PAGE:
"I liked Bo and Rumeal; they were nice guys," says Musselman, son of former NBA and CBA coach Bill Musselman. "But I've never traded two guys who were less valuable."
During their brief stopover in South Dakota, Kimble and Robinson violated the first rule of survival in the CBA: You don't have to love it, you just have to care. Unlike the NBA, the CBA has no tolerance for players who mail in an occasional day's work. Winning a quarter is worth one point in the league standings, and thus there is a last-minute intensity to the entire game. "The toughest thing about the CBA is just accepting it," says McCloud. "You have to look yourself in the mirror and say, 'O.K., I was a first-round pick. But now I'm here, and I'm going to get back to the NBA.' But a lot of guys can't take it. Rumeal and I were good friends while he was here, and that was his problem—he just never accepted the fact that he was down here. All he ever talked about was the League, the League, the League."
Baseball has the Show. Basketball has the League, a respectful term for the NBA. The CBA players watch a lot of NBA games on TV, and they can always spot someone on the floor who can't carry their jocks. "I know shooting guards in the NBA that I am dramatically better than," says Kimble, whose contract was bought out by New York before the '93-94 season. "Starting with some on the Knicks."
Some people look at Bo Kimble and see the worst decision the Clippers ever made, which is like being the worst sitcom Dabney Coleman ever made. After Kimble's two disappointing seasons in L.A., the Clippers pawned his salary off on the Knicks, tossing him into a blockbuster five-player deal. He played a team-low nine games in New York in '92-93 before the Knicks waived him. He took his game to Europe, where he suffered another stunning indignity: He was cut by a pro team in Lyons, France, at the end of 1993. The mighty hadn't just fallen. He had splattered at center court.
"If people want to look at my basketball career as a failure, that's their right," says Kimble. "But I know I did the best job I could, and I can sleep at night. I'm not afraid of the CBA. I feel like I'm taking one step back before I take four steps forward."
Five years ago Kimble led the nation in scoring and led Loyola Marymount on a dramatic run in the NCAA tournament after his friend Hank Gathers collapsed and died on the court. He signed a five-year, $7.25 million deal with the Clippers. He wrote a book. He appeared in a movie, which, the way things were going, seemed almost redundant.
Now, at 28, he's back in L.A., waiting for an ankle injury to heal and wondering what can go wrong next. He was hurt in his final game with Hartford before the team ceased operation, on Jan. 30 (Kimble was averaging 11.1 points). The Hartford players remained in limbo for two weeks until the results of the dispersal draft were announced. Kimble was claimed by the Pittsburgh Piranhas, but he never made it into uniform. Rather than pay his $l,500-a-week salary and wait for him to make it back from the injury, the Piranhas waived him. In less than a year and a half, Kimble has been bounced out of the NBA, European ball and the CBA. By now he is probably hesitant to go to the Y at lunchtime. They might not let him in the game.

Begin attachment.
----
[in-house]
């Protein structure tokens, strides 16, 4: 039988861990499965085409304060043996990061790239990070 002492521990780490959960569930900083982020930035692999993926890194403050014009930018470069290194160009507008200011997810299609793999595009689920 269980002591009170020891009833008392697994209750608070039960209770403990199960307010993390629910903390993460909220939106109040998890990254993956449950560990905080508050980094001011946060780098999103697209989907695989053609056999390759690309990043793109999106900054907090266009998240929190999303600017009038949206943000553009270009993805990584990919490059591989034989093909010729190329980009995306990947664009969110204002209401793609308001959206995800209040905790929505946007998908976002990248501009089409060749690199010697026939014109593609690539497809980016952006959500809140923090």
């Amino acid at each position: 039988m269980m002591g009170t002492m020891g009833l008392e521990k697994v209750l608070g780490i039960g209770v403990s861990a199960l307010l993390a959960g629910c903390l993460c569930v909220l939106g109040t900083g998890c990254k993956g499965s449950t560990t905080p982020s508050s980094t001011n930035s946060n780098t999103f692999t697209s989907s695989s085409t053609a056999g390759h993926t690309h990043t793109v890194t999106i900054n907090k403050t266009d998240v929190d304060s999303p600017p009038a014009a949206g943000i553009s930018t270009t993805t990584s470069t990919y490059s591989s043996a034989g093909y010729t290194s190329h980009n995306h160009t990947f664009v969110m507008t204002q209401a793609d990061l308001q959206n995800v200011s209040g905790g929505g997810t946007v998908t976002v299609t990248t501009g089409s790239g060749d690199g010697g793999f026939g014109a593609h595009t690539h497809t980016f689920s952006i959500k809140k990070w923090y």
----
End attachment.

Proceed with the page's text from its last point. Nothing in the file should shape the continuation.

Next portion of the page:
"A lot of people ask me why I'm still playing," says Kimble. "But I'm only 28. I plan on playing until I'm at least 35. I love basketball. I'll play even if I'm not getting paid. If it's not the CBA, it'll be somewhere else."
Kimble says he saved his money and could retire tomorrow, but he still believes he can play in the NBA. He remains remarkably upbeat. He says he just has to reclaim his confidence in his outside shot, and that is not an easy thing to do when you are waived by a team called the Piranhas. Naturally, Kimble thinks the Clippers never used him properly, while the Knicks just never used him enough. The situation was just never right in Lyons or Rapid City or Hartford. Next time things will be different. "I have to stay strong and stay confident," he says, "and hopefully someday you'll see me back in the NBA."
Rumeal Robinson, meanwhile, may bring more natural ability to the arena each night than any other player in the CBA—through Sunday he was averaging a healthy 23.5 points a game and leading the Crawdads in scoring. But like Kimble, he experienced his finest moments in college, most memorably when he hit two free throws with three seconds left in the 1989 NCAA final to give Michigan the national championship. Robinson signed a four-year, $4 million pact with Atlanta, but after spending two seasons struggling with the Hawks, he was traded to New Jersey. The Hawks got Mookie Blaylock. The Nets got next to nothing. Robinson had his moments as Kenny Anderson's backup, actually earning NBA Player of the Week honors once, but his game and his attitude eventually deteriorated. After the '92-93 season, he demanded to be traded. "There are other teams that will treat me right," he said. The Nets dealt him to Charlotte in December '93; there he played just 14 games and averaged 2.1 points. He is still looking for a team to treat him right.